Waste Watchers

41

3

Concerned Consumers

303

4

Sideline Supporters

105

5

Cautious Participants

94

6

Stalled Starters

33

7

Honestly Disengaged

180

SU pro-environmental attitudes 2014

5. Awareness of Energize Worcester project. This is a new part specifically added to measure the communication impact to the university students. The survey indicate over 26% students have hear or participating the Energize Worcester project, and over 27% of those students find out the project through Fresher’s Fayre this year, with further 17% learnt the project via leaflets in the Students’ Union area. By cross tabulate with the demographic data, over 35% of third year students and over 31% second year students are aware and participating the project. The results have indicated that the project’s communication campaigns have managed to raise awareness amongst students since its launch in Go Green Week 2014 and have continuously gaining interests from eligible students.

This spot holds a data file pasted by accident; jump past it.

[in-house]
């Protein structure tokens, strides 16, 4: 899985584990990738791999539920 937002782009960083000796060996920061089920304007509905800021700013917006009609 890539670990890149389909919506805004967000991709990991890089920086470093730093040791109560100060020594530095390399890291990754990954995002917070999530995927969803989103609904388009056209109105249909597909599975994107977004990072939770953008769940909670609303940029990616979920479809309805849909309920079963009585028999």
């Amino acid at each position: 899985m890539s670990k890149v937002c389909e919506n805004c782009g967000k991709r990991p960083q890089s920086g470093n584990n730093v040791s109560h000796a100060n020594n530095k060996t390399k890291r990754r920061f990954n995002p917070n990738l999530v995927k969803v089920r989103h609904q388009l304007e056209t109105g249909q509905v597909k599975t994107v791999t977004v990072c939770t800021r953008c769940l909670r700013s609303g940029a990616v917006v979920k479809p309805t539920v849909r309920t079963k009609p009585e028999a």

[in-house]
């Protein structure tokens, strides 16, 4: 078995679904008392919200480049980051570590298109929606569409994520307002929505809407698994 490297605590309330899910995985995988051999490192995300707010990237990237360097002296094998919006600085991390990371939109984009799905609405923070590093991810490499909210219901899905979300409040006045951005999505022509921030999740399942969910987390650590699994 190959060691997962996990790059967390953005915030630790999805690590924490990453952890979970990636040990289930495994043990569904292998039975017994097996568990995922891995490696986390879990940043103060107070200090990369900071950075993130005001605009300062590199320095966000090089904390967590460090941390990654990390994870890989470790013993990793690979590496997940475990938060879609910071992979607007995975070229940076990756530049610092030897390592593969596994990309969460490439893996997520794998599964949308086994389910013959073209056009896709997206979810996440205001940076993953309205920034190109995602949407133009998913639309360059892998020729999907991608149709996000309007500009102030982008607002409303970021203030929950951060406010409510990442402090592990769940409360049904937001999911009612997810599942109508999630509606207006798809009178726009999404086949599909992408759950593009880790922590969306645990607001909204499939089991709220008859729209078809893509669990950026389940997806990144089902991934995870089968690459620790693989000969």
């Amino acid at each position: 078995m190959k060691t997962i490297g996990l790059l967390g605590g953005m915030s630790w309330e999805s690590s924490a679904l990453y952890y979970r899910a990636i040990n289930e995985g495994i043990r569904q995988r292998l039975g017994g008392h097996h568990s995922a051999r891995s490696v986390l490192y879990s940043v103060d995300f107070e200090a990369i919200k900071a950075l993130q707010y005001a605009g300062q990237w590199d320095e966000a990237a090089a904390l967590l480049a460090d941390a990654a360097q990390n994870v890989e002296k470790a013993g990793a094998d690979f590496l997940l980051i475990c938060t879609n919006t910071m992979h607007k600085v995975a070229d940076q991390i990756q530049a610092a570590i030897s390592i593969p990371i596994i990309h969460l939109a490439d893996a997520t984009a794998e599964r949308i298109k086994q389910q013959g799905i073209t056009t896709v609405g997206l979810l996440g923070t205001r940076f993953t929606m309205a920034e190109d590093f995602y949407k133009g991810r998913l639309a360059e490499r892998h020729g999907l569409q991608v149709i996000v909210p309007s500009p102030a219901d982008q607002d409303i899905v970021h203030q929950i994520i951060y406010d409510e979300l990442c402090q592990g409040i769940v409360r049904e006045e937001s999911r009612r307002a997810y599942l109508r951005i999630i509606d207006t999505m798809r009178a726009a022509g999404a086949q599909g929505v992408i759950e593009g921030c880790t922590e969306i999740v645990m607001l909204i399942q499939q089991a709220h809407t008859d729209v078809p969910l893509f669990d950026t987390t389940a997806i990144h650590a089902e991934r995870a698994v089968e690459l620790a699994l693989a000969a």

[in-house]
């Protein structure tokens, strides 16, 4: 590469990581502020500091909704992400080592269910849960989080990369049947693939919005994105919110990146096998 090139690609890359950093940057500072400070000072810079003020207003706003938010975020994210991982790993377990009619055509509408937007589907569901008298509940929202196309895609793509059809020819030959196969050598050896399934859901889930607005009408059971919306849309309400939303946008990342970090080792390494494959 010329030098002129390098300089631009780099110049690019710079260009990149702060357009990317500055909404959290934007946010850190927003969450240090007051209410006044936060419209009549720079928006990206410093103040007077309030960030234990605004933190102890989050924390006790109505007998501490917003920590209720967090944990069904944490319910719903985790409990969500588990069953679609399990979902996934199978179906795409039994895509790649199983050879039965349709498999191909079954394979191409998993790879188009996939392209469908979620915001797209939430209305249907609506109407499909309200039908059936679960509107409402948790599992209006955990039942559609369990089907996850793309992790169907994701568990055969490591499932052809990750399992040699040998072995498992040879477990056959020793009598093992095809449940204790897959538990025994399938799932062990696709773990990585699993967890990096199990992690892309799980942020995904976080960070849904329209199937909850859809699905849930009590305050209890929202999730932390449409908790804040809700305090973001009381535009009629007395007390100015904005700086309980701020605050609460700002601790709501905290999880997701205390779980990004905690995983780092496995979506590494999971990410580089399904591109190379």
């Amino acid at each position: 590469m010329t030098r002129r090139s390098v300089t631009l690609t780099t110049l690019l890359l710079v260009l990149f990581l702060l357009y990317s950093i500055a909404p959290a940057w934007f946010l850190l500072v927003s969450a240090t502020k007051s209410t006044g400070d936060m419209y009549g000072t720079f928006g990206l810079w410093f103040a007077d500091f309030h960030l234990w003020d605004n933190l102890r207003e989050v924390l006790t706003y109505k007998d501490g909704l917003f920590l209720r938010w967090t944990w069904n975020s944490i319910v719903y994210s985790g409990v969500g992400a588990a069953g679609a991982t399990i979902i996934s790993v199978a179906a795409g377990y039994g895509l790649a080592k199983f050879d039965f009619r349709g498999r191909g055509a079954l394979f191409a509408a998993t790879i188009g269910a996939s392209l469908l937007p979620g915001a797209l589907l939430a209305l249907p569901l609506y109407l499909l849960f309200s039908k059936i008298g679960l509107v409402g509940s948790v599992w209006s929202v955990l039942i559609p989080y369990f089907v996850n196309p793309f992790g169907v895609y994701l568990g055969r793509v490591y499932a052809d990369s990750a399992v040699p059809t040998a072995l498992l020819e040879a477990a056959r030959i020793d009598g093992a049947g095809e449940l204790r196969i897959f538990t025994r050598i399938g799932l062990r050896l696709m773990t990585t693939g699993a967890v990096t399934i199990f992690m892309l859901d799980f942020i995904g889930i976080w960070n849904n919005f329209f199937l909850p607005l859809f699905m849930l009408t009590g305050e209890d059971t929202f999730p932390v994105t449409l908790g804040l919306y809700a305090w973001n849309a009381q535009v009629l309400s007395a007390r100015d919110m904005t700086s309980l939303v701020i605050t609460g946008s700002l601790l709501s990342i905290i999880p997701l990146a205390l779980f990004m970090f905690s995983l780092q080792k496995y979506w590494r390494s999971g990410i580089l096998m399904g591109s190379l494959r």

Summary

The end of year one survey is used to measure the impacts made through the WSU and Energize Worcester’s effort in encouraging students to improve their pro-environmental habits. The results suggest positive improvements in various areas of student’s behaviour; such as more students becoming in favour of  shopping in smaller, local, health grocery stores compare with big supermarkets, students not only use more public transport, but also use more bikes which have even better environmental impacts. The pro-environmental attitudes have seen steady improvements, which again shows the project and efforts from the WSU have made positive contribution towards creating a more sustainable university. And finally, over a quarter of the survey participants recognised or took part of Energize Worcester, given the project only actively promoted itself for less than 10 months and been break off by the summer vacation as well, the result is highly encouraging.